rights to the land in and around Jamestown were never uncontested. From
its first settlement in 1607 to the destruction of the developed city
by arson in 1676, the territory remained an object of dispute. The letters
patent that in 1606 had given the Virginia Company the right to settle
the southern portion of the area known to the English as Virginia (comprehending
land from the 34th to the 44th parallel) had no more than dubious merit
in terms of the current law of nations. Englishmen were encouraged to
think it could be claimed because it appeared to them as "unused,"
at least in the sense that they understood the concept of land use.
In fact, as the first traders and settlers themselves reported, the
Indian inhabitants of these lands were not only aware of what they possessed
in land, but were relatively sophisticated traders in various kinds
of chattel, chiefly skins and furs. Ruled as a tightly organized confederacy
by their tribal governor Powhatan, the Powhatans were a nation with
evident dominion over and possession of the territory between the James
and York rivers (labeled Powahtan Flu and Pamaunk Flu on Smith's
map) as well as of land west, south, and north.
proceeded to settle Jamestown as if the land belonged to them, however.
In 1611, having sustained a colony within the immediate confines of
the peninsula, its Governor, Sir Thomas Dale, declared that he intended
to "secure" for his men "the principallest seates of
powhatan" ("Letter to Salisbury," Haile 554).The English
progressed up the James river to present-day Henrico, and by 1616, they
had settlements on both its shores. Inevitably, the Indians responded
the early modern period, a time-honored way of settling disputes between
peoples was by marriage between prominent parties. The property they
had as individuals became one, at least symbolically. The marriage of
Powhatan's daughter Pocahontas
to the English settler John Rolfe in 1614 apparently signified to the
Indians that peaceful co-existence was possibledespite the fact
that, having been abducted by the English, Pocahontas was treated initially
as a hostage. When the Powhatans refused to exchange their English prisoners
for her, the English burned several of their settlements. Undeterred
in his effort to consolidate English territory, Sir Thomas Dale sent
his representative Ralph Hamor to ask for another of Powhatan's daughters
in marriage. This time Powhatan refused. His statement on this occasion
reveals his acute understanding of the situation. Noting that there
have been too many men killed on both sides, Powhatan was reported by
Hamor to wish
to end his days in peace: "So as if the English offer me injury,
my country is large enough; I will remove myself farther from you"
(A True Discourse, Haile 835).
Indian flight to lands to the west was to prove the rule in the future.
By 1646, after a series of skirmishes and two bloody defeats of the
English by Opechankanough, Powhatan's successor, in 1622 and 1644, the
Indians had accepted a peace treaty by which they surrendered all their
claims to the areas of English settlement, receiving in their stead
a reservation north of the York River where whites were forbidden to
was not enough for the English. The colony had begun to parcel out land
to its settlers almost from its inception: settlers who arrived before
1614 got 100 acres, those who arrived or who sponsored another's arrival
after that date got 50 acresa so-called "headright."
Grants to settlers of high status were preposterously generous: the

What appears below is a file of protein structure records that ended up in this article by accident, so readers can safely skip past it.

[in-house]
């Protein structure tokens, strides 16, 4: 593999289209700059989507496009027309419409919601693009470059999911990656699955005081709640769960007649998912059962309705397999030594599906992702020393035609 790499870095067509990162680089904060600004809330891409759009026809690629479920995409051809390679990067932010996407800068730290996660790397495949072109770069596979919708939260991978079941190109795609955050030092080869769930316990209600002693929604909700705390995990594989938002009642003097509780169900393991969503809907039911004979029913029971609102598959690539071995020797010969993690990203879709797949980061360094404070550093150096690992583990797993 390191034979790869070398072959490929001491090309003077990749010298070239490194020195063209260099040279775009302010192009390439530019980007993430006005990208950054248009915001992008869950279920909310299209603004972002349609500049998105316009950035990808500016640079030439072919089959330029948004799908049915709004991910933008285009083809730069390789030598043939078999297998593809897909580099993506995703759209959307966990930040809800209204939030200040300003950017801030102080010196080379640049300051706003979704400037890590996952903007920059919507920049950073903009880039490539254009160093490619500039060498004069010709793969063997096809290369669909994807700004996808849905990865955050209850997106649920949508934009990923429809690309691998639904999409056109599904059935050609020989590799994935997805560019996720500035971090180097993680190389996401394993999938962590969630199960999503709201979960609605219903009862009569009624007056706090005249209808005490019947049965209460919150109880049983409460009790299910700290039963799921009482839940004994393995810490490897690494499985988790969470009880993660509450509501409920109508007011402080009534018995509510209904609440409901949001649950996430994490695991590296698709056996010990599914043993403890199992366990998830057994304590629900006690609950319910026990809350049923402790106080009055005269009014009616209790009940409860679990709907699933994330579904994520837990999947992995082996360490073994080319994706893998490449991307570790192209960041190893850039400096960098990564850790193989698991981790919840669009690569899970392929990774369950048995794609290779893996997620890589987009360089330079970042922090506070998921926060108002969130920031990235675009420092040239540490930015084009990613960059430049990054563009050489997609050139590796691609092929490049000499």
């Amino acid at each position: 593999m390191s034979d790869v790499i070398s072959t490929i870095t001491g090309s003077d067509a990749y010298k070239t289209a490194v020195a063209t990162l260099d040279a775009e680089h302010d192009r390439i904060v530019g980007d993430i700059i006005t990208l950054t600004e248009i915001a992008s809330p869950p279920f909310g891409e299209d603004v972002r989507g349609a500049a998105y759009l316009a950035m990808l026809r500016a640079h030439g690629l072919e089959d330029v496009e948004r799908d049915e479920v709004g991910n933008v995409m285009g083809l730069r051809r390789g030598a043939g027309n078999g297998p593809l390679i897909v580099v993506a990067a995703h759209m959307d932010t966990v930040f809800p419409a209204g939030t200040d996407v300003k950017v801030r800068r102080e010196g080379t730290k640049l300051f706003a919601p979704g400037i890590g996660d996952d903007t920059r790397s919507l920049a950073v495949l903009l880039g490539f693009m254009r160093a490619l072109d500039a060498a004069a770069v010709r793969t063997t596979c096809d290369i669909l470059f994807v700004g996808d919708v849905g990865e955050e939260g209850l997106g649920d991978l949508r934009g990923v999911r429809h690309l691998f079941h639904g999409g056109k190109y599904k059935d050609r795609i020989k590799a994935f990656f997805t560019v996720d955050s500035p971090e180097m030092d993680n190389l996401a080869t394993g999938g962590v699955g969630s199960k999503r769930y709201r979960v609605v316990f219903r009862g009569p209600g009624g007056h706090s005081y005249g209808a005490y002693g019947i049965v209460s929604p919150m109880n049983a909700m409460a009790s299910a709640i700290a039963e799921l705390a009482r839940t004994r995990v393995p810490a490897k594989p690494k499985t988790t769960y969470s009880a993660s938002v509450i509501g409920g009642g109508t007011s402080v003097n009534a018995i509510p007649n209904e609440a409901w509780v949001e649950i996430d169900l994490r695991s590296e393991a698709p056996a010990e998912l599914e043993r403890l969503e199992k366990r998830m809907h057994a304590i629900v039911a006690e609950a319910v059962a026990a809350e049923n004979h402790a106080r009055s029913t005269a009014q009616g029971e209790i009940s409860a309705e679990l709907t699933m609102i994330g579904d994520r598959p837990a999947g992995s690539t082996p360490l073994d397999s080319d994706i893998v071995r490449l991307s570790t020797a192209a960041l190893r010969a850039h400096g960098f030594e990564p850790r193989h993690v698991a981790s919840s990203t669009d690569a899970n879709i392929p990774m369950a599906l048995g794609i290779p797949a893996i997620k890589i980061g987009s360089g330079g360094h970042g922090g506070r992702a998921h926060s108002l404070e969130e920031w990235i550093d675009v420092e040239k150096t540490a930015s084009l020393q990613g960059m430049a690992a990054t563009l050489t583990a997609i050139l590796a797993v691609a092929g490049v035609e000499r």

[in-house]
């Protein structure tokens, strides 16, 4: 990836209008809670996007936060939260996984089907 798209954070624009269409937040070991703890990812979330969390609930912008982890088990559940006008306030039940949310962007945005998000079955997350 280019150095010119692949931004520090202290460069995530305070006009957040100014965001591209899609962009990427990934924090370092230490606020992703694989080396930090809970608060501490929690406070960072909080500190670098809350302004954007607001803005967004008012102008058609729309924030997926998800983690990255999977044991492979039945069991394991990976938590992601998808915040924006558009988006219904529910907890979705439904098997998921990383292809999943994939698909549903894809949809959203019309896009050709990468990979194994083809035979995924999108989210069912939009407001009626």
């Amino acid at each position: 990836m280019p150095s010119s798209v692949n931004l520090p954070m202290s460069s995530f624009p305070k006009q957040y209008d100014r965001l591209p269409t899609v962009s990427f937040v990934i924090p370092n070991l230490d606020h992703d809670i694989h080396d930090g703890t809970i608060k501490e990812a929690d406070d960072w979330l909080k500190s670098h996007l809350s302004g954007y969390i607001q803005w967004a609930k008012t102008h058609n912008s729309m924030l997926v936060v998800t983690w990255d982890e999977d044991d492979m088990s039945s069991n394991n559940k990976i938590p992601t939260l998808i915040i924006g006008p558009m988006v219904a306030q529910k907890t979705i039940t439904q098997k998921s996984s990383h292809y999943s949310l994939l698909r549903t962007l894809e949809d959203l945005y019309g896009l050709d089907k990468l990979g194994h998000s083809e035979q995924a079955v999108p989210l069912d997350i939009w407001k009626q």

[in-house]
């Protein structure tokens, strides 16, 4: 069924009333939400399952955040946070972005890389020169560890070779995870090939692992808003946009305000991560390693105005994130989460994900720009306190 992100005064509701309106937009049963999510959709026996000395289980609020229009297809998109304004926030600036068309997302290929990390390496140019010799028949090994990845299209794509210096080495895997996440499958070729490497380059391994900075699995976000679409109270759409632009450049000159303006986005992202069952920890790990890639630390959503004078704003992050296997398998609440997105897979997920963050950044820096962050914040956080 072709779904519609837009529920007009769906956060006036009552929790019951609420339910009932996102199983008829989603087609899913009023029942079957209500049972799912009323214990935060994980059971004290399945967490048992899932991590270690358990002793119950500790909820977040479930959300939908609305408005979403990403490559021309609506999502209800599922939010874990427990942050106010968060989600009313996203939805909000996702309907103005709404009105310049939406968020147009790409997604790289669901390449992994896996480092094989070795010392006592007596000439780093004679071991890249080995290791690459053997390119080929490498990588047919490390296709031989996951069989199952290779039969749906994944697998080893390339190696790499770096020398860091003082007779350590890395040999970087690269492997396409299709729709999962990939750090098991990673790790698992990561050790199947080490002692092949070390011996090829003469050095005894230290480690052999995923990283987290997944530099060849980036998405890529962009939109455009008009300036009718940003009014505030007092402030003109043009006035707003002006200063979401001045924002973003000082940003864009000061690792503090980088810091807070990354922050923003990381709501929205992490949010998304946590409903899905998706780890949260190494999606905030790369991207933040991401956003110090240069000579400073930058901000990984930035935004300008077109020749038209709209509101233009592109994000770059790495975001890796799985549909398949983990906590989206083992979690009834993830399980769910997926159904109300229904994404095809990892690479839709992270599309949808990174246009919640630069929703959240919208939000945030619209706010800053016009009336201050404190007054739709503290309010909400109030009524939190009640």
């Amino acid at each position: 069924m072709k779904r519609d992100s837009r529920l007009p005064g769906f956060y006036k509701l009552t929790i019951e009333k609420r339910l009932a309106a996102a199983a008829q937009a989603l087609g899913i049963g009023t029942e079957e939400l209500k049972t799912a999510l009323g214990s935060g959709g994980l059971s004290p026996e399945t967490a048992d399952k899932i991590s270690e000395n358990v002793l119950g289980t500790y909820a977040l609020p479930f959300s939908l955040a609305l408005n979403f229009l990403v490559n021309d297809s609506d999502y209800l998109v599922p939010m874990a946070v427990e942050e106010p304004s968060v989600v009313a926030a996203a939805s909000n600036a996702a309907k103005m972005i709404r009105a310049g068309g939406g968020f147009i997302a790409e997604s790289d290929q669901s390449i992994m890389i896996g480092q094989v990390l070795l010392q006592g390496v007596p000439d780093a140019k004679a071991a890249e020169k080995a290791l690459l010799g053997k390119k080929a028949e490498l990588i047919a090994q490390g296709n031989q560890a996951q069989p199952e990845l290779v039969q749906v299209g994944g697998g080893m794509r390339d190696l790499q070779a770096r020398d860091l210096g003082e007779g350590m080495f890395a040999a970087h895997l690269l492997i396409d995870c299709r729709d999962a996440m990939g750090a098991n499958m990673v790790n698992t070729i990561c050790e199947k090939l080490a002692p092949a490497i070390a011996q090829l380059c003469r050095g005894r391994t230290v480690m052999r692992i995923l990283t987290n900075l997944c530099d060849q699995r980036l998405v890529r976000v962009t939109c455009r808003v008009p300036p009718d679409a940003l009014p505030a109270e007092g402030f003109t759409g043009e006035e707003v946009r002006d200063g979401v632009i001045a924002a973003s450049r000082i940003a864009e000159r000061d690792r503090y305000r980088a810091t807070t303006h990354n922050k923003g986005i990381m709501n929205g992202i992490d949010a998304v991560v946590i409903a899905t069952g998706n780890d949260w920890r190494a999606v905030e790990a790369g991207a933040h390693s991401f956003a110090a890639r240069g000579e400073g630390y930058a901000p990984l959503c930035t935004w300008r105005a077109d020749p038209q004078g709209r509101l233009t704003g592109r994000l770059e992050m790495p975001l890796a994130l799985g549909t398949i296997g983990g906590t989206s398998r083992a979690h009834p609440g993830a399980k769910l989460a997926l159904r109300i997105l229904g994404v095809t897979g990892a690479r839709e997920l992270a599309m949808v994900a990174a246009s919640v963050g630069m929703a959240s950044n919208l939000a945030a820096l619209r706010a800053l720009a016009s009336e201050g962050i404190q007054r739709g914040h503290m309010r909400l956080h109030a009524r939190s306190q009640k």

governor got 3,000 acres, the treasurer of the colony got 1,500 acres,
and so forth down the ranks of officials. The process of settlement
continued under the crown, which took over the colony in 1624. By the
1650s, the colonists had spread north into Indian territory, overrunning
Indian land. Dominion in seventeenth-century Virginia could be said
to be registered in two distinct yet conflicted ways: the Indians' claims
were supported by origin; English claims rested on evidently specious
arguments of use. Boundaries were continuously in dispute.
the city of Jamestown itself was eventually destroyed by one of its
ownan English settler called Nathaniel Bacon. The occasion was
again one in which land was at issue. Bacon was the leader of a group
of settlers who, agitating for more property and grieved by the practices
of large plantation owners, sought to dispossess the Indians at the
borders of their own small farms. When the Governor of Jamestown, Sir
William Berkeley, denied Bacon official command of these renegade forces
and declared him an outlaw, Bacon besieged the city, and eventually
burnt it to the ground. The English had been burning the wooden dwellings
of Indians from the first years of their arrival; now they witnessed
a conflagration of their own structures of brick and mortar. Jamestown
was abandoned in the 1690s, and the government of the colony moved to
Williamsburg in 1699.
Suggestions For Further Reading
Dale, Sir Thomas. "Letter to Salisbury"
(1611). In Jamestown Narratives: Eyewitness
Accounts of the Virginia Colony. Edited by Edward Wright Haile.
Champlain: Roundhouse Press, 1998.
Bailyn, Bernard. "Politics and Social Structure
in Virginia." In Seventeenth Century
America. Edited by J.M. Smith. Chapel Hill: University of North
Carolina Press, 1959.
Hamor, Ralph. A
True Discourse of the Present Estate of Virginia (1614). In Jamestown
Narratives: Eyewitness Accounts of the Virginia Colony. Edited
by Edward Wright Haile. Champlain: Roundhouse Press, 1998.
Morgan, Edmund. American
Slavery, American Freedom: The Ordeal of Colonial Virginia. New
York: W.W. Norton, 1975.
Washburn, Wilcomb E. The
Governor and the Rebel: A History of Bacon's Rebellion. Chapel
Hill: University of North Carolina Press, 1957.
Webb, Stephen Saunders. 1676:
The End of American Independence. Syracuse: Syracuse University